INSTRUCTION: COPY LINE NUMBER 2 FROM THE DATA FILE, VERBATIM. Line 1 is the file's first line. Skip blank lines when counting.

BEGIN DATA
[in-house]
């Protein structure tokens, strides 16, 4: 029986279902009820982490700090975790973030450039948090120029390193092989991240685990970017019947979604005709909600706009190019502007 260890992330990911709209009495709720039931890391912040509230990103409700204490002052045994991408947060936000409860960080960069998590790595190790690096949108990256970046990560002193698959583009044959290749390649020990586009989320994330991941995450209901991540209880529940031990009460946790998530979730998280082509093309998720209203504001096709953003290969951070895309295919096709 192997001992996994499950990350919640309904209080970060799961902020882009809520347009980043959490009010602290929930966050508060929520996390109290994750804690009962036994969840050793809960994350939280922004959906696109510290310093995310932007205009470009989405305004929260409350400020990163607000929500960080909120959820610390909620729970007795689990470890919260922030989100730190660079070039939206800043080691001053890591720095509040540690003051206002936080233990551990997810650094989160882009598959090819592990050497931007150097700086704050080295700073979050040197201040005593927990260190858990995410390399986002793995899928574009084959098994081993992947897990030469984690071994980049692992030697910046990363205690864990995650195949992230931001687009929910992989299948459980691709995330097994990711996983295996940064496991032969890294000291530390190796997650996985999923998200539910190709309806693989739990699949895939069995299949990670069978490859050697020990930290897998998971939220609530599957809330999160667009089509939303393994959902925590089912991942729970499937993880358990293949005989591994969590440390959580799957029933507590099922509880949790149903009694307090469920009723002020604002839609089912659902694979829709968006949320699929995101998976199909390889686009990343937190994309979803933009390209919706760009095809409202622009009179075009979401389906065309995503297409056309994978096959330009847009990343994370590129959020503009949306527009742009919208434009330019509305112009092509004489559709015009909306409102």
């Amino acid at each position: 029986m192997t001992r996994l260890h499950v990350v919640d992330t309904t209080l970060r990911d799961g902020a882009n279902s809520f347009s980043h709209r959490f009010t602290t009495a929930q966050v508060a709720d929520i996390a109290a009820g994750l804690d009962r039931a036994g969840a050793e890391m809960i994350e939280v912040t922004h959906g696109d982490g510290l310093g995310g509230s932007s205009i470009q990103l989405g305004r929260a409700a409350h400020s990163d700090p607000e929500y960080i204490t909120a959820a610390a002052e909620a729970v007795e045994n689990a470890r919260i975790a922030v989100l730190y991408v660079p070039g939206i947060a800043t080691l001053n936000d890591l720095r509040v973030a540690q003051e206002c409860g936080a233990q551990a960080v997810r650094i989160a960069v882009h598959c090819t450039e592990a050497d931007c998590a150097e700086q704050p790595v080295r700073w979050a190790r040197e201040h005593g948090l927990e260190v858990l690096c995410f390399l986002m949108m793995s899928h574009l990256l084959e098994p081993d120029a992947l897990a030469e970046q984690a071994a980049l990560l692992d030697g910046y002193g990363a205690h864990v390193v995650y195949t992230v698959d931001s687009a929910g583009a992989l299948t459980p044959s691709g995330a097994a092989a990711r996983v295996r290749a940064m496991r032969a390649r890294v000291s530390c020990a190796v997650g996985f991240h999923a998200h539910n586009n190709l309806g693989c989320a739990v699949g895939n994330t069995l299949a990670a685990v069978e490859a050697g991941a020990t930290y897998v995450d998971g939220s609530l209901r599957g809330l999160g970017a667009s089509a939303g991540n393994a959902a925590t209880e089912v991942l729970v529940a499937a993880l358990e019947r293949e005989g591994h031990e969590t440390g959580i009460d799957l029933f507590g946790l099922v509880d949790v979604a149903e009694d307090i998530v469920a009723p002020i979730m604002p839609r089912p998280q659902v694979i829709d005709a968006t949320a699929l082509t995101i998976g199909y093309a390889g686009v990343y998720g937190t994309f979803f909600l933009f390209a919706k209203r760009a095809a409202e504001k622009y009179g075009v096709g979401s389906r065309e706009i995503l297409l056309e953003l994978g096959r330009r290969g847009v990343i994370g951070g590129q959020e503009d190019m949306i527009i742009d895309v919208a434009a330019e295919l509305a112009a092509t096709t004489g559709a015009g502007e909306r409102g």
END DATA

């Protein structure tokens, strides 16, 4: 029986279902009820982490700090975790973030450039948090120029390193092989991240685990970017019947979604005709909600706009190019502007 260890992330990911709209009495709720039931890391912040509230990103409700204490002052045994991408947060936000409860960080960069998590790595190790690096949108990256970046990560002193698959583009044959290749390649020990586009989320994330991941995450209901991540209880529940031990009460946790998530979730998280082509093309998720209203504001096709953003290969951070895309295919096709 192997001992996994499950990350919640309904209080970060799961902020882009809520347009980043959490009010602290929930966050508060929520996390109290994750804690009962036994969840050793809960994350939280922004959906696109510290310093995310932007205009470009989405305004929260409350400020990163607000929500960080909120959820610390909620729970007795689990470890919260922030989100730190660079070039939206800043080691001053890591720095509040540690003051206002936080233990551990997810650094989160882009598959090819592990050497931007150097700086704050080295700073979050040197201040005593927990260190858990995410390399986002793995899928574009084959098994081993992947897990030469984690071994980049692992030697910046990363205690864990995650195949992230931001687009929910992989299948459980691709995330097994990711996983295996940064496991032969890294000291530390190796997650996985999923998200539910190709309806693989739990699949895939069995299949990670069978490859050697020990930290897998998971939220609530599957809330999160667009089509939303393994959902925590089912991942729970499937993880358990293949005989591994969590440390959580799957029933507590099922509880949790149903009694307090469920009723002020604002839609089912659902694979829709968006949320699929995101998976199909390889686009990343937190994309979803933009390209919706760009095809409202622009009179075009979401389906065309995503297409056309994978096959330009847009990343994370590129959020503009949306527009742009919208434009330019509305112009092509004489559709015009909306409102």